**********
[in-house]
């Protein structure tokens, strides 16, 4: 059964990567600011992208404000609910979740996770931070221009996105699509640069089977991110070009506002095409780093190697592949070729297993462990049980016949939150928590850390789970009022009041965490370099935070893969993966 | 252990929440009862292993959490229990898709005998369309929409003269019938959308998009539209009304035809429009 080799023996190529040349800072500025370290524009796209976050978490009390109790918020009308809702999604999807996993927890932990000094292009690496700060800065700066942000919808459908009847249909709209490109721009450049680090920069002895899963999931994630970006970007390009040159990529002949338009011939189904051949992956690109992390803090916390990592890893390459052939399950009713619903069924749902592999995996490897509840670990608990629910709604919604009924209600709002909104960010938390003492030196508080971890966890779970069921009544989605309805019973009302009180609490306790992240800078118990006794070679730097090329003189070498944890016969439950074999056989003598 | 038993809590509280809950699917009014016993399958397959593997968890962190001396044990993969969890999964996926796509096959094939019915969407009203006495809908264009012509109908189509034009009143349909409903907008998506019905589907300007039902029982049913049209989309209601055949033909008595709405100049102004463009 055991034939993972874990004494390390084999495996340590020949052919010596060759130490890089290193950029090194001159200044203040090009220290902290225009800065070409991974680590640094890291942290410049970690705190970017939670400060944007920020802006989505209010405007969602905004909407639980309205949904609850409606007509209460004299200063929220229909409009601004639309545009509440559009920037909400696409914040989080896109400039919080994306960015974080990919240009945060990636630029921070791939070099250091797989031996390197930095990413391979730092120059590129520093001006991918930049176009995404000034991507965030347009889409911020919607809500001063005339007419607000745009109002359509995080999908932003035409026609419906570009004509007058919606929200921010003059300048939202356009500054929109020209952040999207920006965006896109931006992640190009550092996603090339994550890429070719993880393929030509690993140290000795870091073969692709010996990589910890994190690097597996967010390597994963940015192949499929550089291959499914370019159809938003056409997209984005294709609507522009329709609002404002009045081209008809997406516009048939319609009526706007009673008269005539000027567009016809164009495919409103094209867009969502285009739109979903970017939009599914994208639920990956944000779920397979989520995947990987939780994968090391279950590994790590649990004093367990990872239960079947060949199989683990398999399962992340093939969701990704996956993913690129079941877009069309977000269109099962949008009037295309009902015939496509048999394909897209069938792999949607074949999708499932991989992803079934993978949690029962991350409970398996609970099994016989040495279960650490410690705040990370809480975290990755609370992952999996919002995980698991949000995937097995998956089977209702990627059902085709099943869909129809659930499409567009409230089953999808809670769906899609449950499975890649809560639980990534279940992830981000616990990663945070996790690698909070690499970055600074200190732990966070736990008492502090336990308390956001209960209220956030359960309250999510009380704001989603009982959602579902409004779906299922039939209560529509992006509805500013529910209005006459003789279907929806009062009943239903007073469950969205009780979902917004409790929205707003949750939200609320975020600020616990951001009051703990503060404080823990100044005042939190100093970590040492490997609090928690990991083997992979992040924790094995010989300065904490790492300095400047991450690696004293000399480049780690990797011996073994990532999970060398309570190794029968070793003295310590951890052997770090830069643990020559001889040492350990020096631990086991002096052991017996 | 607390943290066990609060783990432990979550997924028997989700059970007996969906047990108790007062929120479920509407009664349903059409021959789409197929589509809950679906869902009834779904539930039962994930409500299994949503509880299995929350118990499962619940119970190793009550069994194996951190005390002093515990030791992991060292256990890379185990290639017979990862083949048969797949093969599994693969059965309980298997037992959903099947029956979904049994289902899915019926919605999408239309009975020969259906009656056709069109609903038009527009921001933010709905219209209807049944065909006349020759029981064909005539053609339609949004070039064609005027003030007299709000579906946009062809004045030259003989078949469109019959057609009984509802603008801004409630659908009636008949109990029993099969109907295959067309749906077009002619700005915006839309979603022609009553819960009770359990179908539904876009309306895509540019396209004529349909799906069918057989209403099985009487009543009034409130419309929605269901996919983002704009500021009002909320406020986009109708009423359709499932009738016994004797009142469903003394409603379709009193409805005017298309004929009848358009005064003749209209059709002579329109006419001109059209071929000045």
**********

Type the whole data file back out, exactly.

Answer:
[in-house]
């Protein structure tokens, strides 16, 4: 059964990567600011992208404000609910979740996770931070221009996105699509640069089977991110070009506002095409780093190697592949070729297993462990049980016949939150928590850390789970009022009041965490370099935070893969993966 | 252990929440009862292993959490229990898709005998369309929409003269019938959308998009539209009304035809429009 080799023996190529040349800072500025370290524009796209976050978490009390109790918020009308809702999604999807996993927890932990000094292009690496700060800065700066942000919808459908009847249909709209490109721009450049680090920069002895899963999931994630970006970007390009040159990529002949338009011939189904051949992956690109992390803090916390990592890893390459052939399950009713619903069924749902592999995996490897509840670990608990629910709604919604009924209600709002909104960010938390003492030196508080971890966890779970069921009544989605309805019973009302009180609490306790992240800078118990006794070679730097090329003189070498944890016969439950074999056989003598 | 038993809590509280809950699917009014016993399958397959593997968890962190001396044990993969969890999964996926796509096959094939019915969407009203006495809908264009012509109908189509034009009143349909409903907008998506019905589907300007039902029982049913049209989309209601055949033909008595709405100049102004463009 055991034939993972874990004494390390084999495996340590020949052919010596060759130490890089290193950029090194001159200044203040090009220290902290225009800065070409991974680590640094890291942290410049970690705190970017939670400060944007920020802006989505209010405007969602905004909407639980309205949904609850409606007509209460004299200063929220229909409009601004639309545009509440559009920037909400696409914040989080896109400039919080994306960015974080990919240009945060990636630029921070791939070099250091797989031996390197930095990413391979730092120059590129520093001006991918930049176009995404000034991507965030347009889409911020919607809500001063005339007419607000745009109002359509995080999908932003035409026609419906570009004509007058919606929200921010003059300048939202356009500054929109020209952040999207920006965006896109931006992640190009550092996603090339994550890429070719993880393929030509690993140290000795870091073969692709010996990589910890994190690097597996967010390597994963940015192949499929550089291959499914370019159809938003056409997209984005294709609507522009329709609002404002009045081209008809997406516009048939319609009526706007009673008269005539000027567009016809164009495919409103094209867009969502285009739109979903970017939009599914994208639920990956944000779920397979989520995947990987939780994968090391279950590994790590649990004093367990990872239960079947060949199989683990398999399962992340093939969701990704996956993913690129079941877009069309977000269109099962949008009037295309009902015939496509048999394909897209069938792999949607074949999708499932991989992803079934993978949690029962991350409970398996609970099994016989040495279960650490410690705040990370809480975290990755609370992952999996919002995980698991949000995937097995998956089977209702990627059902085709099943869909129809659930499409567009409230089953999808809670769906899609449950499975890649809560639980990534279940992830981000616990990663945070996790690698909070690499970055600074200190732990966070736990008492502090336990308390956001209960209220956030359960309250999510009380704001989603009982959602579902409004779906299922039939209560529509992006509805500013529910209005006459003789279907929806009062009943239903007073469950969205009780979902917004409790929205707003949750939200609320975020600020616990951001009051703990503060404080823990100044005042939190100093970590040492490997609090928690990991083997992979992040924790094995010989300065904490790492300095400047991450690696004293000399480049780690990797011996073994990532999970060398309570190794029968070793003295310590951890052997770090830069643990020559001889040492350990020096631990086991002096052991017996 | 607390943290066990609060783990432990979550997924028997989700059970007996969906047990108790007062929120479920509407009664349903059409021959789409197929589509809950679906869902009834779904539930039962994930409500299994949503509880299995929350118990499962619940119970190793009550069994194996951190005390002093515990030791992991060292256990890379185990290639017979990862083949048969797949093969599994693969059965309980298997037992959903099947029956979904049994289902899915019926919605999408239309009975020969259906009656056709069109609903038009527009921001933010709905219209209807049944065909006349020759029981064909005539053609339609949004070039064609005027003030007299709000579906946009062809004045030259003989078949469109019959057609009984509802603008801004409630659908009636008949109990029993099969109907295959067309749906077009002619700005915006839309979603022609009553819960009770359990179908539904876009309306895509540019396209004529349909799906069918057989209403099985009487009543009034409130419309929605269901996919983002704009500021009002909320406020986009109708009423359709499932009738016994004797009142469903003394409603379709009193409805005017298309004929009848358009005064003749209209059709002579329109006419001109059209071929000045």